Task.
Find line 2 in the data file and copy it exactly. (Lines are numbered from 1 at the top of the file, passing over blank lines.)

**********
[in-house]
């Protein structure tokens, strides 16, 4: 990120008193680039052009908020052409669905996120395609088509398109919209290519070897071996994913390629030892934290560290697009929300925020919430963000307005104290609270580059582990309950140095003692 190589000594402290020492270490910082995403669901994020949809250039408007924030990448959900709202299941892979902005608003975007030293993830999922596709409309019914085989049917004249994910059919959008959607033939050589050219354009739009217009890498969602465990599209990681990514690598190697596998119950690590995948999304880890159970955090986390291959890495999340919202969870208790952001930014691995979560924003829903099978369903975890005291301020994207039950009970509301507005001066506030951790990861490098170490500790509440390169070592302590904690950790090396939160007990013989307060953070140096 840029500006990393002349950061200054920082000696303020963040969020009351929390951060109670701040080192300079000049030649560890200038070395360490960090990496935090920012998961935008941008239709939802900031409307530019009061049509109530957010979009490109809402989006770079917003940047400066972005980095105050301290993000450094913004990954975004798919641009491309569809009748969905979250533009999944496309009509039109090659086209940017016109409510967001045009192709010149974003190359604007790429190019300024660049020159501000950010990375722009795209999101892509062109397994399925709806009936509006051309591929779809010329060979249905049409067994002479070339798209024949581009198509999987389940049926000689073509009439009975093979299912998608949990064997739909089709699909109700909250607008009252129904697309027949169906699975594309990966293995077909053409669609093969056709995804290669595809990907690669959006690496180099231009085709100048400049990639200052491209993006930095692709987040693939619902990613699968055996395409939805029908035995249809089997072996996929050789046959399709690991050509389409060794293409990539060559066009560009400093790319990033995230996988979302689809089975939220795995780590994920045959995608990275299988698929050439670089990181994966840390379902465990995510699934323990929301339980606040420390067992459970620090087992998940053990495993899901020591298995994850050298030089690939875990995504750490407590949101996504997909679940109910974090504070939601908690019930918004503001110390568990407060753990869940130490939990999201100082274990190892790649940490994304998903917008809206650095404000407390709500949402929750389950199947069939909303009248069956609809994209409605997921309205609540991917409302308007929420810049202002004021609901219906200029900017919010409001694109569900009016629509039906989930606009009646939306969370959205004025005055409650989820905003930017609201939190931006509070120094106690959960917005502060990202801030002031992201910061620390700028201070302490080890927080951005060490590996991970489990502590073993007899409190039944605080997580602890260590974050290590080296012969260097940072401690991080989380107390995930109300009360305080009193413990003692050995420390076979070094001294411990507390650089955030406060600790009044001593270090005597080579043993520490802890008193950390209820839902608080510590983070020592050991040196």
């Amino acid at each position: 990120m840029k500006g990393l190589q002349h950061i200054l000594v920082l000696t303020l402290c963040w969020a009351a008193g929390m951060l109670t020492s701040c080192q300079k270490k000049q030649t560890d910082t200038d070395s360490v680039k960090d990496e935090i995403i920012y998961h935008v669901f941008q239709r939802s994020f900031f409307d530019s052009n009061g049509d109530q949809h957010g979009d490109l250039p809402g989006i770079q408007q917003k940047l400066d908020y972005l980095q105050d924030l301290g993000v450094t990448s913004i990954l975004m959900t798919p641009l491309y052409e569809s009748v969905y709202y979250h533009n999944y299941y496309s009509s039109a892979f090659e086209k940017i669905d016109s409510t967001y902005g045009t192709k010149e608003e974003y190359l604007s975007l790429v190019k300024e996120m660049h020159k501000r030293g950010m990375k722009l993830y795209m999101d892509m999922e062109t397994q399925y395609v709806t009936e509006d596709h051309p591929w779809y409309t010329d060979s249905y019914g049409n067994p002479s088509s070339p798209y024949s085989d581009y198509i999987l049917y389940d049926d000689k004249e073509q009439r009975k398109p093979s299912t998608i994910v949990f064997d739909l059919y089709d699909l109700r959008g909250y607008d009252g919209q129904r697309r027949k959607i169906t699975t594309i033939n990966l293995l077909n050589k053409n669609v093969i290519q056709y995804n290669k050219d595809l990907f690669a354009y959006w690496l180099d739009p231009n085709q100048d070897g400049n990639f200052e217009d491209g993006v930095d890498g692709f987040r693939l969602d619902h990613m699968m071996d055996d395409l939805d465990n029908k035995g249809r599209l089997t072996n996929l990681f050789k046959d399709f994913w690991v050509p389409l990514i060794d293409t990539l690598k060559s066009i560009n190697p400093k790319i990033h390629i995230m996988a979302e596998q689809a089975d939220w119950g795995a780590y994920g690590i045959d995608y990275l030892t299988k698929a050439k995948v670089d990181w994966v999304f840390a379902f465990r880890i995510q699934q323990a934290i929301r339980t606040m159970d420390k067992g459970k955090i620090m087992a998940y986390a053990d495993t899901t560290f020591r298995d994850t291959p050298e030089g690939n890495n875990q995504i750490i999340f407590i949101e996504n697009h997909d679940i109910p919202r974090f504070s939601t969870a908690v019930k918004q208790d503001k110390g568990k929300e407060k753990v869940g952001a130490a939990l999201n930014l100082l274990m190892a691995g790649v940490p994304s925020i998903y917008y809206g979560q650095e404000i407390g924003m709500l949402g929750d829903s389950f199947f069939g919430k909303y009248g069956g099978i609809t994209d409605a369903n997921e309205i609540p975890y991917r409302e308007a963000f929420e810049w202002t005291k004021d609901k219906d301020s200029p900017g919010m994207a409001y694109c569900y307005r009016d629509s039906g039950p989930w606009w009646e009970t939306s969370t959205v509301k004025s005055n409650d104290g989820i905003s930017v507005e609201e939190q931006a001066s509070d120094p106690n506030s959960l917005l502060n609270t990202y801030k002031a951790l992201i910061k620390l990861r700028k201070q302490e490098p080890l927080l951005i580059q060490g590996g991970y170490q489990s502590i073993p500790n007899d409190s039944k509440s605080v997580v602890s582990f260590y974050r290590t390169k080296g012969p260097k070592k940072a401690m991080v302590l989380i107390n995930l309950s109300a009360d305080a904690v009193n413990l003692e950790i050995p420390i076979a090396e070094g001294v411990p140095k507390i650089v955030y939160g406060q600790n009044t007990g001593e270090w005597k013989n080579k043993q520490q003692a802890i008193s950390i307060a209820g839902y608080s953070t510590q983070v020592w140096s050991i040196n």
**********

């Protein structure tokens, strides 16, 4: 990120008193680039052009908020052409669905996120395609088509398109919209290519070897071996994913390629030892934290560290697009929300925020919430963000307005104290609270580059582990309950140095003692 190589000594402290020492270490910082995403669901994020949809250039408007924030990448959900709202299941892979902005608003975007030293993830999922596709409309019914085989049917004249994910059919959008959607033939050589050219354009739009217009890498969602465990599209990681990514690598190697596998119950690590995948999304880890159970955090986390291959890495999340919202969870208790952001930014691995979560924003829903099978369903975890005291301020994207039950009970509301507005001066506030951790990861490098170490500790509440390169070592302590904690950790090396939160007990013989307060953070140096 840029500006990393002349950061200054920082000696303020963040969020009351929390951060109670701040080192300079000049030649560890200038070395360490960090990496935090920012998961935008941008239709939802900031409307530019009061049509109530957010979009490109809402989006770079917003940047400066972005980095105050301290993000450094913004990954975004798919641009491309569809009748969905979250533009999944496309009509039109090659086209940017016109409510967001045009192709010149974003190359604007790429190019300024660049020159501000950010990375722009795209999101892509062109397994399925709806009936509006051309591929779809010329060979249905049409067994002479070339798209024949581009198509999987389940049926000689073509009439009975093979299912998608949990064997739909089709699909109700909250607008009252129904697309027949169906699975594309990966293995077909053409669609093969056709995804290669595809990907690669959006690496180099231009085709100048400049990639200052491209993006930095692709987040693939619902990613699968055996395409939805029908035995249809089997072996996929050789046959399709690991050509389409060794293409990539060559066009560009400093790319990033995230996988979302689809089975939220795995780590994920045959995608990275299988698929050439670089990181994966840390379902465990995510699934323990929301339980606040420390067992459970620090087992998940053990495993899901020591298995994850050298030089690939875990995504750490407590949101996504997909679940109910974090504070939601908690019930918004503001110390568990407060753990869940130490939990999201100082274990190892790649940490994304998903917008809206650095404000407390709500949402929750389950199947069939909303009248069956609809994209409605997921309205609540991917409302308007929420810049202002004021609901219906200029900017919010409001694109569900009016629509039906989930606009009646939306969370959205004025005055409650989820905003930017609201939190931006509070120094106690959960917005502060990202801030002031992201910061620390700028201070302490080890927080951005060490590996991970489990502590073993007899409190039944605080997580602890260590974050290590080296012969260097940072401690991080989380107390995930109300009360305080009193413990003692050995420390076979070094001294411990507390650089955030406060600790009044001593270090005597080579043993520490802890008193950390209820839902608080510590983070020592050991040196």